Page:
The 6th OPEC International Seminar opened in Vienna, Austria, today under the theme ‘Petroleum: An Engine for Global Development’
The seminar includes two days of presentations and debates on such key issues as oil market stability, production capacity and investment, technology and the environment, and prospects for the world economy.
Dr. Mohammed Bin Saleh Al-Sada, Qatar's minister of energy and industry, alternate president of the OPEC Conference, welcoming speech discussed reasons for optimism despite crude oil prices losing half their value over the last nine months on crude oversupply and speculation. He spoke of the global economic recovery showing encouraging signs, oil demand improving and that there should be a more balanced market in the second half of the year.
H.E. Abdalla S. El-Badri, OPEC secretary general, followed with a speech on how the world will need more energy in the decades ahead, as the global population expands and economies grow, and as countries seek to provide the energy poor with access to modern energy services. In OPEC’s most recent World Oil Outlook, energy demand is set to increase by around 50 per cent between 2015 and 2040. The key questions about our energy future relate to deliverability and sustainability.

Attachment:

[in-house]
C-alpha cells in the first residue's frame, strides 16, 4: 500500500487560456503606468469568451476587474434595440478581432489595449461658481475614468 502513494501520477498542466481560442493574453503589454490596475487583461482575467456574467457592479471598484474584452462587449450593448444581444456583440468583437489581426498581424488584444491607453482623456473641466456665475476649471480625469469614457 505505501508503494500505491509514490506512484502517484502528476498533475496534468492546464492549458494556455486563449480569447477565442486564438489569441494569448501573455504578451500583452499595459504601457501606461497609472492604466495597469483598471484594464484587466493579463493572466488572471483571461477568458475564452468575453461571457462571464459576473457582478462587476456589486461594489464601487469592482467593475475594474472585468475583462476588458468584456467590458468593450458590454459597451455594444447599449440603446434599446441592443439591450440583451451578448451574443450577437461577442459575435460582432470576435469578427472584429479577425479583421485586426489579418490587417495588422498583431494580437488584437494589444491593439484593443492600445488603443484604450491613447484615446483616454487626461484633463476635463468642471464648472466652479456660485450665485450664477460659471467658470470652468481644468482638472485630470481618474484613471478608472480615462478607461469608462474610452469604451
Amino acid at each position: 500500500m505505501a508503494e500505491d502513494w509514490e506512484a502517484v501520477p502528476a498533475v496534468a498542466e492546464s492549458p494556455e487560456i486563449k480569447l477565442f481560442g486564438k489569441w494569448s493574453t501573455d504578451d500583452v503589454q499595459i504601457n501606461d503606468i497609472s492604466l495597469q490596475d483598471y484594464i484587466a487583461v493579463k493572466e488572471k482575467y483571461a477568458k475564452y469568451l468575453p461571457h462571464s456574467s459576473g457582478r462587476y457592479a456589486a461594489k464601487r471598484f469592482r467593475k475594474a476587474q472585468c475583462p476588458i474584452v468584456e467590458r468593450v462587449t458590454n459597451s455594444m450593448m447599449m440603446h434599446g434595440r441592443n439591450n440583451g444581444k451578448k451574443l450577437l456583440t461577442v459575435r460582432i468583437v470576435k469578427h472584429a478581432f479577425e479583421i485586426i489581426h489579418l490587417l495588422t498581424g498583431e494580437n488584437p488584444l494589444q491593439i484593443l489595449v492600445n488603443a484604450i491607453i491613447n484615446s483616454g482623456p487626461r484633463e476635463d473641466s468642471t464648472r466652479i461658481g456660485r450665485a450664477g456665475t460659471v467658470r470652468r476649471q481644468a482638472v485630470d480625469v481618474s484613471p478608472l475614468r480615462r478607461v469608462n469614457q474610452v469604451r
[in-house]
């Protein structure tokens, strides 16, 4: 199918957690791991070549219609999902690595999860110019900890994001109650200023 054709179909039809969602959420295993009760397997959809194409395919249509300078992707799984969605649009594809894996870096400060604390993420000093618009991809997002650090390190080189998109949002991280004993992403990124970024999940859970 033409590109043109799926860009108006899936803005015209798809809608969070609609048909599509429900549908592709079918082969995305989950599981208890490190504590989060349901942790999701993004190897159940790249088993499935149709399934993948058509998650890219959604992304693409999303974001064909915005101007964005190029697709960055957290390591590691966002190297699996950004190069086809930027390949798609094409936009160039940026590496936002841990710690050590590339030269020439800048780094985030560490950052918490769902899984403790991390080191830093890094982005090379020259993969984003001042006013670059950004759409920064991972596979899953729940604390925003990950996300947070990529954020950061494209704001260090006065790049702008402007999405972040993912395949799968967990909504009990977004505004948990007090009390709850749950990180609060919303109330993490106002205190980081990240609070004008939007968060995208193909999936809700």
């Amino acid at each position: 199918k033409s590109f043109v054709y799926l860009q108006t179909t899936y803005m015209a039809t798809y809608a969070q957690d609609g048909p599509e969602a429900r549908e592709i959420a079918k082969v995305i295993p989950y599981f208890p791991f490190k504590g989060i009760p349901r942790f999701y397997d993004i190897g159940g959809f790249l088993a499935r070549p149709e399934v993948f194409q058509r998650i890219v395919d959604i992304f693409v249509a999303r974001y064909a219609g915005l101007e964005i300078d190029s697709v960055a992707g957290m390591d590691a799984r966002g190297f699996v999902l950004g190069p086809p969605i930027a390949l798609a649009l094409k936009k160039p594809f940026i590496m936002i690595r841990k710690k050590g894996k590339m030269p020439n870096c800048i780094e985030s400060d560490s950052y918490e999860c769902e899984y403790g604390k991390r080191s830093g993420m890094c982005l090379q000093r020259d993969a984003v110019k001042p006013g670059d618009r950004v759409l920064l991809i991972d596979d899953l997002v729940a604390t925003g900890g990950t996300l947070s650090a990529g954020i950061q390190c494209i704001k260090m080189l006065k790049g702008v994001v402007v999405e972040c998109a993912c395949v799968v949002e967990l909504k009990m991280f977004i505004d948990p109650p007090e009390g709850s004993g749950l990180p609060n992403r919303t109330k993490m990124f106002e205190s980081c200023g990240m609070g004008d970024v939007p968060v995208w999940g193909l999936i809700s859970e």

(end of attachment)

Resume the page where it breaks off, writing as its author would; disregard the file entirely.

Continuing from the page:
He added that fossil fuels will continue to play a dominant role in meeting energy demand, although their overall share will fall from around 82 to 78 per cent during this period. By the 2030s, the share of oil, coal and gas are anticipated to be at similar levels, at around 25 to 27 per cent.
El-Badri stressed that although we need to continue to develop renewables, they cannot be seen as a replacement for fossil fuels. Yes, there are environmental concerns regarding fossil fuels. But there are ways these can be overcome, including pushing for the development and use of cleaner fossil fuel technologies, such as carbon capture and storage.
He also warned producers and investors will want to see signs of certainty, since no-one wants to waste huge amounts of capital on unused plants and equipment. But if these signs are not forthcoming, we could find there is not enough new capacity and infrastructure in place to meet rising demand levels.